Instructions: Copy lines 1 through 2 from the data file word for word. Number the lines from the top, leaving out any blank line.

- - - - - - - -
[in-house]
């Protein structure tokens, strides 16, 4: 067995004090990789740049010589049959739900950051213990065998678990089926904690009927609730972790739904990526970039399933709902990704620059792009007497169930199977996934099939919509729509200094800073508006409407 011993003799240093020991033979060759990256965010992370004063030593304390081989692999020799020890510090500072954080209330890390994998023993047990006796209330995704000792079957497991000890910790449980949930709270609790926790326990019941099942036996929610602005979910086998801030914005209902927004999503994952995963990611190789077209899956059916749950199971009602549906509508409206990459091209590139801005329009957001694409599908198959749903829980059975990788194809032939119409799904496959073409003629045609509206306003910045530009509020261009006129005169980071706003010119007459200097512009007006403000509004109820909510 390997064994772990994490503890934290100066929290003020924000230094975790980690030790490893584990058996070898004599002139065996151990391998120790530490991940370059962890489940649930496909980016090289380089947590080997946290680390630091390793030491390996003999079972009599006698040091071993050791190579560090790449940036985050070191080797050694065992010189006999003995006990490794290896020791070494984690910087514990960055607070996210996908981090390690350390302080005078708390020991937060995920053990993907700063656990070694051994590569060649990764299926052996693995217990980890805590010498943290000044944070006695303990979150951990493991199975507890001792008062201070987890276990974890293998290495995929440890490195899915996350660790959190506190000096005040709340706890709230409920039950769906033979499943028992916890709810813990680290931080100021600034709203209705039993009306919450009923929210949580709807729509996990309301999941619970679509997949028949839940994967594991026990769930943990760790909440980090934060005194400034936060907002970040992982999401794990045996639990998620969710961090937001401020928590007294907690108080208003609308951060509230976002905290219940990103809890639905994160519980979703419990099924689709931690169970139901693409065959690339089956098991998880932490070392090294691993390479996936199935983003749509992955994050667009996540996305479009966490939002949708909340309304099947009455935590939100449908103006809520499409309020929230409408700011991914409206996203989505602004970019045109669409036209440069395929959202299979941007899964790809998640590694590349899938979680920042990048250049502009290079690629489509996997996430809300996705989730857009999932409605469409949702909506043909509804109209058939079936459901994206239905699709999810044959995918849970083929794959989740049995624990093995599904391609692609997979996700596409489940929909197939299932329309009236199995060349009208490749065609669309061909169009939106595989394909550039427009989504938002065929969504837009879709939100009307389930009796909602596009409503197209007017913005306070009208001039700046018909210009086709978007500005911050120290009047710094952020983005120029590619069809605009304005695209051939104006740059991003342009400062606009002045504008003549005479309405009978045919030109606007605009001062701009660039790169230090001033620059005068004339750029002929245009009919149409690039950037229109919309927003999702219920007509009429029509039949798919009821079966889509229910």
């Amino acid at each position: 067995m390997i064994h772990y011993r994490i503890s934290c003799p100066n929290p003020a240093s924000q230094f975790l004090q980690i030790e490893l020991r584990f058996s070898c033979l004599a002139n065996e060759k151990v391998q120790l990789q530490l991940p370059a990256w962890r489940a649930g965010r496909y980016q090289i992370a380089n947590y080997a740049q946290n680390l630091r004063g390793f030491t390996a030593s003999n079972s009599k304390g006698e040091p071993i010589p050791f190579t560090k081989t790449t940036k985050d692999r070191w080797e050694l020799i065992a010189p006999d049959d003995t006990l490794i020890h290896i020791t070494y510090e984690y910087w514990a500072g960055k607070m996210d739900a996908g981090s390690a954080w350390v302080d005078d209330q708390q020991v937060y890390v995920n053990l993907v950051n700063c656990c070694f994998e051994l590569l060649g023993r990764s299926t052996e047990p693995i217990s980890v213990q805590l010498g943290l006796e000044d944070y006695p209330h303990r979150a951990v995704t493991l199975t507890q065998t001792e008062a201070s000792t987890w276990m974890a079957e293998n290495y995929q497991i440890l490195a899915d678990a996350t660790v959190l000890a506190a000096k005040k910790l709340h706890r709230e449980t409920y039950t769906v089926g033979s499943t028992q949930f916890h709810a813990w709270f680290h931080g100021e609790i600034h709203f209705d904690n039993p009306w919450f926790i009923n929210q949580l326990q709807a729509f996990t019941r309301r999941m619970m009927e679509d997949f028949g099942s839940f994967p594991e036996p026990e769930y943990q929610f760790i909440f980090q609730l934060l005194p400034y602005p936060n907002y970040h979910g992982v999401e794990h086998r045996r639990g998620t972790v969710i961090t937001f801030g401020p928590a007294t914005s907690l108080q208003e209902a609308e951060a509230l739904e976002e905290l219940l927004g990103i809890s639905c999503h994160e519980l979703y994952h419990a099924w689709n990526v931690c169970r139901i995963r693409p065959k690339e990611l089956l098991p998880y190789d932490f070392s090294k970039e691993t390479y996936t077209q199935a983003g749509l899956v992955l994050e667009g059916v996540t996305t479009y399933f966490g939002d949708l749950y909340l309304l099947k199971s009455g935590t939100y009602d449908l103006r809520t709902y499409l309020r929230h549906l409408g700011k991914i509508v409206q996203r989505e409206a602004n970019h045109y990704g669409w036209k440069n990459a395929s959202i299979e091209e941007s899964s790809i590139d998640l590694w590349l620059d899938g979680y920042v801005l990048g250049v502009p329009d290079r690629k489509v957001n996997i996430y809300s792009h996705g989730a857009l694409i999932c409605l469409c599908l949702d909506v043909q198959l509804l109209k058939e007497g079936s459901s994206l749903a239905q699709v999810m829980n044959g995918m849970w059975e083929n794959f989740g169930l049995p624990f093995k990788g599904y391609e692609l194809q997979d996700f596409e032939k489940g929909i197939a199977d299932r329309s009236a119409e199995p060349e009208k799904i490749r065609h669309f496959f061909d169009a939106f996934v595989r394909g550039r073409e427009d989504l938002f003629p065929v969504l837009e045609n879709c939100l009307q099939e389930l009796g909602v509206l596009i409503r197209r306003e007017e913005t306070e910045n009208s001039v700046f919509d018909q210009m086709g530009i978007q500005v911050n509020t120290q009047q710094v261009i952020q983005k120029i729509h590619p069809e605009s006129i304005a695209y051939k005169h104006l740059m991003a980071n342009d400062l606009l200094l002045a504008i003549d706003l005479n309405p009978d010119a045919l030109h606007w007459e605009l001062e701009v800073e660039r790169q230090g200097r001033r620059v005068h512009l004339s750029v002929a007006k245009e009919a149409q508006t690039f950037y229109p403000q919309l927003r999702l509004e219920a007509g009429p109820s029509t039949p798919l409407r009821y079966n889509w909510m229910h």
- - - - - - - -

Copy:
[in-house]
């Protein structure tokens, strides 16, 4: 067995004090990789740049010589049959739900950051213990065998678990089926904690009927609730972790739904990526970039399933709902990704620059792009007497169930199977996934099939919509729509200094800073508006409407 011993003799240093020991033979060759990256965010992370004063030593304390081989692999020799020890510090500072954080209330890390994998023993047990006796209330995704000792079957497991000890910790449980949930709270609790926790326990019941099942036996929610602005979910086998801030914005209902927004999503994952995963990611190789077209899956059916749950199971009602549906509508409206990459091209590139801005329009957001694409599908198959749903829980059975990788194809032939119409799904496959073409003629045609509206306003910045530009509020261009006129005169980071706003010119007459200097512009007006403000509004109820909510 390997064994772990994490503890934290100066929290003020924000230094975790980690030790490893584990058996070898004599002139065996151990391998120790530490991940370059962890489940649930496909980016090289380089947590080997946290680390630091390793030491390996003999079972009599006698040091071993050791190579560090790449940036985050070191080797050694065992010189006999003995006990490794290896020791070494984690910087514990960055607070996210996908981090390690350390302080005078708390020991937060995920053990993907700063656990070694051994590569060649990764299926052996693995217990980890805590010498943290000044944070006695303990979150951990493991199975507890001792008062201070987890276990974890293998290495995929440890490195899915996350660790959190506190000096005040709340706890709230409920039950769906033979499943028992916890709810813990680290931080100021600034709203209705039993009306919450009923929210949580709807729509996990309301999941619970679509997949028949839940994967594991026990769930943990760790909440980090934060005194400034936060907002970040992982999401794990045996639990998620969710961090937001401020928590007294907690108080208003609308951060509230976002905290219940990103809890639905994160519980979703419990099924689709931690169970139901693409065959690339089956098991998880932490070392090294691993390479996936199935983003749509992955994050667009996540996305479009966490939002949708909340309304099947009455935590939100449908103006809520499409309020929230409408700011991914409206996203989505602004970019045109669409036209440069395929959202299979941007899964790809998640590694590349899938979680920042990048250049502009290079690629489509996997996430809300996705989730857009999932409605469409949702909506043909509804109209058939079936459901994206239905699709999810044959995918849970083929794959989740049995624990093995599904391609692609997979996700596409489940929909197939299932329309009236199995060349009208490749065609669309061909169009939106595989394909550039427009989504938002065929969504837009879709939100009307389930009796909602596009409503197209007017913005306070009208001039700046018909210009086709978007500005911050120290009047710094952020983005120029590619069809605009304005695209051939104006740059991003342009400062606009002045504008003549005479309405009978045919030109606007605009001062701009660039790169230090001033620059005068004339750029002929245009009919149409690039950037229109919309927003999702219920007509009429029509039949798919009821079966889509229910």